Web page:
As they went away, Jesus began to speak to the crowds about John: ‘What did you go out into the wilderness to look at? A reed shaken by the wind? 8What then did you go out to see? Someone* dressed in soft robes? Look, those who wear soft robes are in royal palaces. 9What then did you go out to see? A prophet?* Yes, I tell you, and more than a prophet. 10This is the one about whom it is written,
“See, I am sending my messenger ahead of you,
will prepare your way before you.”
11Truly I tell you, among those born of women no one has arisen
greater than John the Baptist; yet the least in the kingdom of heaven is greater
than he. 12From the days of John the
Baptist until now the kingdom of heaven has suffered violence,* and the violent take it by force. 13For all the prophets and the law
prophesied until John came; 14and if
you are willing to accept it, he is Elijah who is to come. 15Let anyone with ears* listen! -- Matt. 11:7-15
I'm not a boxing fan, but I'd have to have lived in a cave in some very remote area to have gone through the 1970s and 80s without hearing the name Mohammed Ali, a fighter who was born Cassius Clay but who found his religious path in Islam. He was considered the greatest heavyweight fighter in the history of professional boxing, and he wasn't shy about proclaiming his prowess. He is quoted as saying "I am the greatest. I said that before I knew I was." He had a lot of confidence, and, during most of his career, he had the skills to back up that confidence. Wherever he fought, people came from all over to pack the arena just to watch the professional in action.
People seemed to have come from all over to see John the Baptist too. While Ali entered the ring with satin robes, a trainer beside him and a retinue waiting in the wings, JB entered his arena in coarse cloth and rope belt with some followers among the crowd. Ali proclaimed his greatness, JB denied any greatness at all. Ali had skills, but JB had a message. JB wasn't some heavyweight champion, Hollywood star or even a person who seemed to shift with every passing breeze. He had a mission, stayed on point and kept repeating it, evidently with some positive results.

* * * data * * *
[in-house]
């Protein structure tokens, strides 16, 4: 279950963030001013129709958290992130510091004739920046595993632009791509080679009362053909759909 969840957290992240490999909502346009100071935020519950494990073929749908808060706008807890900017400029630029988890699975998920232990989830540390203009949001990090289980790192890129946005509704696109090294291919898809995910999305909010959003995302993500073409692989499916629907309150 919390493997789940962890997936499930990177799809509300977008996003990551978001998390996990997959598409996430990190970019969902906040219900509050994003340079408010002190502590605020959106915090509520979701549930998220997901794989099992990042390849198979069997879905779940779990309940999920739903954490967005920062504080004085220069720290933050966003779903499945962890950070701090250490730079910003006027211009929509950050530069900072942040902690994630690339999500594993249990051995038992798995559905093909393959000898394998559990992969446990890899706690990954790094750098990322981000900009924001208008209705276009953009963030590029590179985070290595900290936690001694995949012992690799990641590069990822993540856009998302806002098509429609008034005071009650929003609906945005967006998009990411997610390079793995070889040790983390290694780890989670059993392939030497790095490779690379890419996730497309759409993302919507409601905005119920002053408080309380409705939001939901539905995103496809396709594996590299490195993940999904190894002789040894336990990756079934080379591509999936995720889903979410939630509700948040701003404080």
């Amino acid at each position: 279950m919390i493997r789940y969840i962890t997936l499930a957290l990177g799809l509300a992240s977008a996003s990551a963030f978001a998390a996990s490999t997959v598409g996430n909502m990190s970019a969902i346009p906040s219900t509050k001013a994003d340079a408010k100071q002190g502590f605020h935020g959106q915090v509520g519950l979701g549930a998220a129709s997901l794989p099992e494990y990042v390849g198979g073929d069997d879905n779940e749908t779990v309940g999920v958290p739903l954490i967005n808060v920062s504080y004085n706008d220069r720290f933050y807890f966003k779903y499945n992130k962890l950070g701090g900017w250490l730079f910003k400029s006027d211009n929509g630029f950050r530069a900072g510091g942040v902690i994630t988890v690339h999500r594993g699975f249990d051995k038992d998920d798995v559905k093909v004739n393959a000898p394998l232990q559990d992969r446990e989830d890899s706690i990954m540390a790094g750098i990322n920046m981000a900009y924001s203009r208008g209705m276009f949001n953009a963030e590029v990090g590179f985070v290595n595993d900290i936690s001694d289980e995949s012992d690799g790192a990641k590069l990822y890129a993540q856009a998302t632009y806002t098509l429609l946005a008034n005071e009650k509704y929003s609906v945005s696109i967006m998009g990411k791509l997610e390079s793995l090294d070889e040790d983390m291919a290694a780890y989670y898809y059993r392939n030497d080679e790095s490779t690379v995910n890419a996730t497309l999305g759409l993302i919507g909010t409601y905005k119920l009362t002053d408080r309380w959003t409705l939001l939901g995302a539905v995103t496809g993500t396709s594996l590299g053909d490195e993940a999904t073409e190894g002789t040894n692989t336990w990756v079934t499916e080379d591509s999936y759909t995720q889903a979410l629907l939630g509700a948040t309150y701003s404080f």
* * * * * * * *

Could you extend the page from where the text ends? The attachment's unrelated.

The Jews had been waiting for Elijah to return as a signal that the Messiah would be close behind. Jesus, however, proclaimed that JB was indeed Elijah the messenger. Of course, we see it as Jesus' veiled announcement that he was the messiah for whom they had been waiting and that JB as Elijah had come before him just as the scriptures said. I wonder what kind of reception that statement got once the people unpacked it, as we would say today.
The Jews have been waiting for Elijah for a very long time. There are stories about people who have celebrated Passover faithfully for years with the traditional full wine glass and open door in case Elijah comes by and their discouragement that he never shows up. The stories usually go on to say that a rabbi tells them to do something for other people, like taking food boxes to the poorest house in town and celebrating with them. When the person does that and still no Elijah appears at the door there is more disappointment until they visit the rabbi, complain and are told that to that poor family, the person himself is Elijah. I wonder, was that a tradition in Jesus' time?
While the Jews wait for Elijah, Christians wait for Jesus to return and usher in a new age, an apocalypse, a rebirth. For Jesus, though, that second coming wasn't about a rapture or a mass exodus to heaven for both the living and the dead. It was about recognizing the kingdom around them and doing the work to make it so. It was about belief in the here-and-now, not necessarily the hereafter. It was about seeing the Messiah present with us and Elijah in every person we see, including ourselves.
JB as Elijah didn't have a fiery chariot kind of exit. His was much bloodier and more public. As great as he was to his followers and to Jesus, JB died at the hands of a bitter woman, a girl child and a man who didn't see a prophet like Elijah but only saw a troublemaker. Prophets are often seen as troublemakers. The Old Testament is full of them, yet we can read their messages and hopefully take them to heart as they too are a part of the kingdom work we are supposed to be doing. Jesus' first coming didn't put a stop to that work, only refined and redirected it. The Elijah/JB in us needs that same refining and redirection.
Come to think of it, maybe I should start looking for a bit of JB/Elijah in me as well. There's a world out there that needs a lot of kingdom work before Jesus comes back. No special ordination is necessary, no campaign chest, no public relations firm or even a lot of chutzpah, just a quiet, steady something that will make the world a better place for everyone. Maybe I can also be just a bit of an example to someone else to look for their inner Elijah and stop in somewhere for a glass of wine and a message of hope for people who could sure use it.
Originally published at Episcopal Café Saturday, October 19, 2013.